The $150 PinePhone is already the most affordable, accessible smartphone designed to run GNU/Linux software. But software is still very much a work in progress, which makes it an interesting development platform at the moment, but not a great… you know… phone.

Now the makers of the PinePhone want to make a new handheld communication device called the PineCom.

In some ways, it’ll be like a smaller, cheaper PinePhone that could sell for as little as $100. But it’ll be different in at least one key way: the PineCom is not a phone and it cannot make phone calls over cellular networks.

PinePhone
PinePhone

In a forum post announcing the project, Pine64 notes that instead of a cellular modem, the PineCom will “rely on WiFi, IoT LoRA, and LoRaWan for communications.”

In other words, you’d be able to use it as a communication device or a handheld Linux PDA. But since it doesn’t connect to cellular networks, it gives users more privacy (and arguably less versatility – you could always just disable the cellular radio or remove your SIM from the PinePhone if you don’t want to connect to a cellular network).

Pine64 is soliciting feedback from the community before deciding which features are necessary for this sort of device. Does it need front and rear cameras? GPS? Should it have better WiFi and Bluetooth than the PinePhone? How about GPS? You can weigh in by commenting in the Pine64 forum.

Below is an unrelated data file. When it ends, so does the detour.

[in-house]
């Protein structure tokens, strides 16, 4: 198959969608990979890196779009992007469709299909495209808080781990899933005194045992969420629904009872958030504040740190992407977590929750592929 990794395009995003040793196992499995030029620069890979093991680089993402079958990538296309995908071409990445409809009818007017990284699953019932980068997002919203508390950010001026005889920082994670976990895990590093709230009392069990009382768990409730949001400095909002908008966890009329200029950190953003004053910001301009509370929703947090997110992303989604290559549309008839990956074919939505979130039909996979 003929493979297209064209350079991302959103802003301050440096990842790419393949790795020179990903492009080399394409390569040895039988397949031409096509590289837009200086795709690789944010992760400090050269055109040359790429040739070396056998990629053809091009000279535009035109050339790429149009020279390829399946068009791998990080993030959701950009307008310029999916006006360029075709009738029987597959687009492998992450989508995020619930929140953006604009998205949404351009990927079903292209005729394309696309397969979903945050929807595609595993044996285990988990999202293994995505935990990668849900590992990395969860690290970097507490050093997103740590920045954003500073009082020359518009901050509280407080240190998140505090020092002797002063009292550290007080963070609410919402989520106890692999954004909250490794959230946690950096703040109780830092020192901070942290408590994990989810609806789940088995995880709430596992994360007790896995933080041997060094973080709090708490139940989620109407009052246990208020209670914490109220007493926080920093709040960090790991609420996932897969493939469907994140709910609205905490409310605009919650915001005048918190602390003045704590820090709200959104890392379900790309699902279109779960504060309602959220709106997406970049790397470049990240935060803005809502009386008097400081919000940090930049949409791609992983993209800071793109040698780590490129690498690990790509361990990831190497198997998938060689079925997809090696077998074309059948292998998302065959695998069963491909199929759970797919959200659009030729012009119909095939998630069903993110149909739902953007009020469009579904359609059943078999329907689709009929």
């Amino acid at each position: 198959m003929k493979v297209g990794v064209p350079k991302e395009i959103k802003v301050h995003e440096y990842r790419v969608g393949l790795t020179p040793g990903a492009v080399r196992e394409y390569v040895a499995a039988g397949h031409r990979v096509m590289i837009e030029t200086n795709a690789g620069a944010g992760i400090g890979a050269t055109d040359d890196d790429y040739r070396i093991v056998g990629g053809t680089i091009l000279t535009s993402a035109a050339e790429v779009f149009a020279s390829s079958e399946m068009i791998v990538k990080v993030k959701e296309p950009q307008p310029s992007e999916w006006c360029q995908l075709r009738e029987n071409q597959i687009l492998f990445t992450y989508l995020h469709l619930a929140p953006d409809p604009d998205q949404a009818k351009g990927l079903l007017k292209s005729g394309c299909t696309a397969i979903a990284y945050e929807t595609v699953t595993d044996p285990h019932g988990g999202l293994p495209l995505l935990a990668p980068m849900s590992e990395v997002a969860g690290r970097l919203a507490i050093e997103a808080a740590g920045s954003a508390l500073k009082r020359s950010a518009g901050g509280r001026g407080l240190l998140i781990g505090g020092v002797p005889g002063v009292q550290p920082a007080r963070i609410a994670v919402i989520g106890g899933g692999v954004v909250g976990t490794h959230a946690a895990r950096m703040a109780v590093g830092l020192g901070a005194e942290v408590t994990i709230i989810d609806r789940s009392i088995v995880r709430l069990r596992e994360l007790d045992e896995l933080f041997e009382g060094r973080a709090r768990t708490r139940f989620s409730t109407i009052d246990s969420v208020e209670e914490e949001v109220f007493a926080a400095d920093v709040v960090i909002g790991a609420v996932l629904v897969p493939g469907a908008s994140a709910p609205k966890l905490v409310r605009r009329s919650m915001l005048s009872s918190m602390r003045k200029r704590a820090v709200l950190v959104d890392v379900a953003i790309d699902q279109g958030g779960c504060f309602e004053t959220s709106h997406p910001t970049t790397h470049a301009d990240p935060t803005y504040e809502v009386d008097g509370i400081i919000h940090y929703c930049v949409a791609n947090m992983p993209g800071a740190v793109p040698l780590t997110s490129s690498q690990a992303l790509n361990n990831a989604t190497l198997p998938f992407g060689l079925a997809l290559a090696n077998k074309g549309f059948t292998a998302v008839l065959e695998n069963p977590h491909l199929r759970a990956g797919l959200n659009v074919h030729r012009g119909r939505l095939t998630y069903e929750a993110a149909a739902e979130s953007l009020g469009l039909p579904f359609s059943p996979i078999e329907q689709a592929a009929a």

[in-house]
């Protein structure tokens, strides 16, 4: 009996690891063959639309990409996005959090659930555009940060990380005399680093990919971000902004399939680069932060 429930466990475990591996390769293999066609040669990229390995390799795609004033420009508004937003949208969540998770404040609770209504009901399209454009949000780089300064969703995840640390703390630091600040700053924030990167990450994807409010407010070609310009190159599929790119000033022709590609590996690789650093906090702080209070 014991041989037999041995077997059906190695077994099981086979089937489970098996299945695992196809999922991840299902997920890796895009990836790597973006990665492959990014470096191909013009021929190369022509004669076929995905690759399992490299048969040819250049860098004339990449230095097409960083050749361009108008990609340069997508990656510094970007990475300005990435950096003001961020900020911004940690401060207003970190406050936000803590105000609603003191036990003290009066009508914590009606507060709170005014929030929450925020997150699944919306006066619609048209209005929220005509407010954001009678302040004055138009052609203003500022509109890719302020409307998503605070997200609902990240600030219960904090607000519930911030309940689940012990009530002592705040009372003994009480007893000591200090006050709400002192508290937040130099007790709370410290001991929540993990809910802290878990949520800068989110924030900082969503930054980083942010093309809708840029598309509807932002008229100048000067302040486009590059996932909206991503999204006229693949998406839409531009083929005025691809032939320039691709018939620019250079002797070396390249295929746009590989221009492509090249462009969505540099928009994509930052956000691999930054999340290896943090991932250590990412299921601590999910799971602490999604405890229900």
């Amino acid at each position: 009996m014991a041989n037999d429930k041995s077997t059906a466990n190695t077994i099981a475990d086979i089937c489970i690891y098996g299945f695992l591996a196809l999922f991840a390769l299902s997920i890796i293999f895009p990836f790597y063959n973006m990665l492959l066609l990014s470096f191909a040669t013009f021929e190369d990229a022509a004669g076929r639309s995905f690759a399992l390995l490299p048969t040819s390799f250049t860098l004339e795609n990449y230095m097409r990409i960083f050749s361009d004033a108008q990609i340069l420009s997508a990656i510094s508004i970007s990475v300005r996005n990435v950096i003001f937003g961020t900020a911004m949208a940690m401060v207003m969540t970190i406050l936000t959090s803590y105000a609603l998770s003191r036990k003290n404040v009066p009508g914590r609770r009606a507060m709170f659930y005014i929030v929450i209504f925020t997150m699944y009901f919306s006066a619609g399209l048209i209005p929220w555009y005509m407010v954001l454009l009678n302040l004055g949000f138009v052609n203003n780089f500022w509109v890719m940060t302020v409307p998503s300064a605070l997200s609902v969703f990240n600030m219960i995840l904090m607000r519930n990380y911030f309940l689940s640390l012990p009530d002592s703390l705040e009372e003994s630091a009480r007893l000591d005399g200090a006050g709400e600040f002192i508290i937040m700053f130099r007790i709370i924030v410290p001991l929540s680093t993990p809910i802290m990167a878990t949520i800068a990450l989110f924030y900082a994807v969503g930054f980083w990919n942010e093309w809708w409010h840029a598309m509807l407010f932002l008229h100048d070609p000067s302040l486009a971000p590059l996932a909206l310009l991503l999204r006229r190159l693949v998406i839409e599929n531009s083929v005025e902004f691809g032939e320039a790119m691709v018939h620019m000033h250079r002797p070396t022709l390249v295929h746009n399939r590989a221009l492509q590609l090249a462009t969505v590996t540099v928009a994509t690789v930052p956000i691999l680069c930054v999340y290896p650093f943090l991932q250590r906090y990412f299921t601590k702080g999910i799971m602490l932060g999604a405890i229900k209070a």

For now, here’s what we know about the PineCom so far:

  • 5 inch or smaller LCD display panel
  • No USB-C alt mode for video output
  • Compatibility with all PinePhone OS images

That last bit suggests that the PineCom will have the same Allwinner A64 processor as the PinePhone, so if you were hoping for a faster device with better graphics capabilities, this ain’t it. But sticking with the same basic hardware does mean that software created for one device should most likely run on the other, as long as it doesn’t require hardware that’s not present.

If and when the PineCom launches, it’ll join Pine64’s growing collection of Linux-friendly devices that already includes the PinePhone, PineTab (tablet), PineBook and PineBook Pro (laptops), and a variety of single-board computers and system-on-modules, as well as the PineTime (an open smartwatch dev kit) and various other projects (like the PineCube and Pinecil).

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2 Comments

  1. I was really excited when I heard the name pinecom, I imagined a blend between a Blackberry Keyone and a Kindle 2nd gen with the keyboard. It’s more like a smartphone with features cut out to make it cheap 🙁

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